One of the first things you learn in any decent journalism degree program is that journalists, whether they work for a national television outlet or a tiny community newspaper, must operate according to the Journalists Code of Ethics.
There are a few biggies in this written code. For instance, ethical journalists should:
- Seek the truth and be accurate, honest and fair in their reporting;
- Minimize harm, which covers a lot of ground but basically means be a decent human being and show compassion; and
- Act independently, which covers everything from paying sources (do not even think about it), disclosing conflicts of interest and not giving advertisers favored treatment to labelling sponsored content and “shunning hybrids that blur the lines between news and advertising.”
One of the rules in the code of ethics that sometimes gets lost in the deadline frenzy is the rule stating journalists must “be accountable and transparent … and explain ethical choices and processes to audiences.”
That’s the rule this editorial would like to address.
In our March 7, 2019 issue, we ran a front page story about a recent cluster of police incidents involving Camas High School students. The story generated an incredible amount of discussion online, and we’ve heard administrators at Camas High have been getting a number of phone calls and emails with questions citing this article.
After one administrator implied we had approached this issue with malice — “to inflame the community” as they wrote to Camas High staff in an email sent to us by an anonymous member of the community — we thought it best to describe the process behind this article.
First, let’s dispel any notion that we covered this issue to inflame the community.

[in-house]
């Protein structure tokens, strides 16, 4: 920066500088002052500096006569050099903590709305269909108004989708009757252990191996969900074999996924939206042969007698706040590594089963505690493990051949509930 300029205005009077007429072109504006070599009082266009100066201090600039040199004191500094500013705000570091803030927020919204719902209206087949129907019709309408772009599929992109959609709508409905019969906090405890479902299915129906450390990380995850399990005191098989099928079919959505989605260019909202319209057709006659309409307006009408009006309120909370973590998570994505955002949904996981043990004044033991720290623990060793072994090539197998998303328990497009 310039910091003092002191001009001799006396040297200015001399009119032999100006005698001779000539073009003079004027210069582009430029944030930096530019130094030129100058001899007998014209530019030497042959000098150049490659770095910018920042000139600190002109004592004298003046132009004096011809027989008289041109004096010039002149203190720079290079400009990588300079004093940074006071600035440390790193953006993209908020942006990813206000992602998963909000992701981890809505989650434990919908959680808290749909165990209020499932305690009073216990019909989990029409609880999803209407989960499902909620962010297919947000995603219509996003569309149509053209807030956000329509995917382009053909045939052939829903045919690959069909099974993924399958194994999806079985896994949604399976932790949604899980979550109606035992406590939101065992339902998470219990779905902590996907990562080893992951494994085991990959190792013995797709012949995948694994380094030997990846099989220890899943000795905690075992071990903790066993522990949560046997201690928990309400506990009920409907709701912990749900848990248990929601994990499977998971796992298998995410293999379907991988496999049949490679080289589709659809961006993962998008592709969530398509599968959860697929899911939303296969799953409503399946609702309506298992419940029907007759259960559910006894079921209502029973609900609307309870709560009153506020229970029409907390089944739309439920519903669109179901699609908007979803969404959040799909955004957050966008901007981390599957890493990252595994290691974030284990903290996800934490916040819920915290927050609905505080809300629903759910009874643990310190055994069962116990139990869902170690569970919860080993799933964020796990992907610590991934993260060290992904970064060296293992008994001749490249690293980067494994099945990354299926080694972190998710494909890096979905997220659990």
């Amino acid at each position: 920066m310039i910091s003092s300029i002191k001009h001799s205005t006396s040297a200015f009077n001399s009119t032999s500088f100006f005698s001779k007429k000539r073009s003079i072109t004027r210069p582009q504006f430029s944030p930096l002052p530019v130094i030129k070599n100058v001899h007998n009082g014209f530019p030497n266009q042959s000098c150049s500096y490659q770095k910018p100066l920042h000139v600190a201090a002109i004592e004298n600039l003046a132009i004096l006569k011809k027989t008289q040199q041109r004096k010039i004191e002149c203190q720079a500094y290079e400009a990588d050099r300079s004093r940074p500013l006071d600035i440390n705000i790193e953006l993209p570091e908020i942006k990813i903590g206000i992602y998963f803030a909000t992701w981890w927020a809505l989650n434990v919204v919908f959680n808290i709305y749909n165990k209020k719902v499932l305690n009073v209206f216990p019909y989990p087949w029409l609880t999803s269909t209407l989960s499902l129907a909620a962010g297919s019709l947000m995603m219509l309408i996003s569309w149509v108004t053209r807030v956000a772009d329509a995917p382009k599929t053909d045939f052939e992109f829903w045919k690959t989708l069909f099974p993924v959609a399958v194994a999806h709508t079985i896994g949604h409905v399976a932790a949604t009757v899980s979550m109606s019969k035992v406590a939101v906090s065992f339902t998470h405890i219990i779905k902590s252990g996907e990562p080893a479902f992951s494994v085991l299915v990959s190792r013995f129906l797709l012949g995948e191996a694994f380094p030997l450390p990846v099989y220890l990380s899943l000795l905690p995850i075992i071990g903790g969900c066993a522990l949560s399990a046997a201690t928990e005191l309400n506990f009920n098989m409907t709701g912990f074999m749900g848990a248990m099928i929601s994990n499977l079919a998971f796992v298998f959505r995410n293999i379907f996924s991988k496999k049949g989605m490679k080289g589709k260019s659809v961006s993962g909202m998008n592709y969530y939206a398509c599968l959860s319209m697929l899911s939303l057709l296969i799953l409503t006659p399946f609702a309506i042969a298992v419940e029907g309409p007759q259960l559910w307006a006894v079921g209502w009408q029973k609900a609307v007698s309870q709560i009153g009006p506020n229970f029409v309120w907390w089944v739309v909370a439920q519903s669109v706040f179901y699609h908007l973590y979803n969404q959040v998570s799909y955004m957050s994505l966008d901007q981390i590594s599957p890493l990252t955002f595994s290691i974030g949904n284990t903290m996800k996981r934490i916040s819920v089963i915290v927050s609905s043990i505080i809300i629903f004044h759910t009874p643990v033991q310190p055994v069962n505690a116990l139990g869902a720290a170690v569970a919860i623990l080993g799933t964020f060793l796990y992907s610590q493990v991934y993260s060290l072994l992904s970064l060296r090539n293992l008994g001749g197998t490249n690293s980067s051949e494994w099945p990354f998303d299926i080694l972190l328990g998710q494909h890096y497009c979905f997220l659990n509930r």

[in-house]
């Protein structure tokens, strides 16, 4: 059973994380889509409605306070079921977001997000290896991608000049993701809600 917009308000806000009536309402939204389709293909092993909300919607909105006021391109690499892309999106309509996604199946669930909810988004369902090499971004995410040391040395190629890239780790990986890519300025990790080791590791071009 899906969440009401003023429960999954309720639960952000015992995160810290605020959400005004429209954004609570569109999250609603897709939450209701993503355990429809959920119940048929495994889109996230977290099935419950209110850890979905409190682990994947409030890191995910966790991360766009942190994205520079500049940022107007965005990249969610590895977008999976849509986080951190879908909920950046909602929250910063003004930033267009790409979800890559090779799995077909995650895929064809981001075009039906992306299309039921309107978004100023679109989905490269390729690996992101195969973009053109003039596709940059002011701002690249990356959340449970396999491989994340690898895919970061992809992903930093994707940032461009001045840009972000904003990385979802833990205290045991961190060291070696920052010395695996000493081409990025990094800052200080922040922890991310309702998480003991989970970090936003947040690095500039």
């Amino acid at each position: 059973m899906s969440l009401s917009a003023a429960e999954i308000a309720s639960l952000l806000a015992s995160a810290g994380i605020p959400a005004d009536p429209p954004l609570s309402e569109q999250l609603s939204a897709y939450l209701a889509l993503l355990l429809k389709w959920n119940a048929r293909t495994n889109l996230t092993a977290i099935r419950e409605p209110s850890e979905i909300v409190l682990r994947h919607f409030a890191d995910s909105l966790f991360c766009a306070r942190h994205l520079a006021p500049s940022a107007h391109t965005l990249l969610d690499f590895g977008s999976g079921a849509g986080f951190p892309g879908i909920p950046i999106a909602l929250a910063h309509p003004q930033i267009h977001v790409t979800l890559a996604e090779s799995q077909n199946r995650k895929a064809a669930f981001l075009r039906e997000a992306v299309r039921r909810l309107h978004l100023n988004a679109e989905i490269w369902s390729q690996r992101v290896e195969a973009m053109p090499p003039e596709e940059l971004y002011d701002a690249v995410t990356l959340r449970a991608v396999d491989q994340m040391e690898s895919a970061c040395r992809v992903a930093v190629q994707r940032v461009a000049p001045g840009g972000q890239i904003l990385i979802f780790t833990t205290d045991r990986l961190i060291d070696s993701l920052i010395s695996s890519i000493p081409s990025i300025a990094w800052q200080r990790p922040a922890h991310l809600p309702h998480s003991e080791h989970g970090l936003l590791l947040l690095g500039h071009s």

As the person who looked into the police incidents and wrote the article, I can tell you without any hesitation that statement is false.
When I first noticed the “cluster” of police incidents at Camas High, I wasn’t even looking for anything related to Camas High School. Rather, I was looking at a regional crime map to make sure we weren’t missing an important crime-related story.
What I saw on that particular day was the numeral “5” hovering over what appeared to be Camas High. Upon closer inspection, I saw there were five police reports connected to the school involving drugs, alcohol, theft and a weapons violation. Intrigued, I requested all five reports from the Camas Police Department.
At this point, I wasn’t even sure it would be a story, much less a story involving something as serious as a student possibly bringing a semi-automatic handgun to class.
The police in Camas and Washougal are great about getting records back as fast as possible, but it still takes some time for them to black out all information not included in public records.
When I received the reports, several weeks had passed since the incidents occurred. I read the reports and realized at least one of them — the reported gun in the backpack — was an important piece of information for Camas High families, if not for the entire community.
I started making calls to the police and administrators at Camas High the same day I received the reports. My questions were along the lines of “Is this an unusual amount of arrests and referrals to prosecutors for a high school?” and “How do these numbers compare to other schools in Washington or the United States?”
The school district representative, as well as the chief of police and school resource officer, told me, “Yeah, this seems like an unusually high number of police reports for Camas High in such a short span of time.” This unusual “cluster” of incidents was the gist of my story.
And, again, it was never meant to inflame, but only to inform.
One article can’t begin to cover the myriad issues surrounding policing in our public schools and it was never meant to. While we, as journalists, would love it if every story wrapped up every question in one neat little bundle, as anyone who listened to This American Life’s hit podcast “Serial” knows, sometimes journalists just can’t answer all the questions.
This is especially true for community newspaper journalists like myself, who are often writing several stories every week and trying to fit about 90 hours worth of work into a 40-hour week.
It was my hope that this story would be a jumping-off point for more articles on policing in our schools. If you are curious about this issue and have questions you would like to have answered, please email me at firstname.lastname@example.org.
— Kelly Moyer, Post-Record editor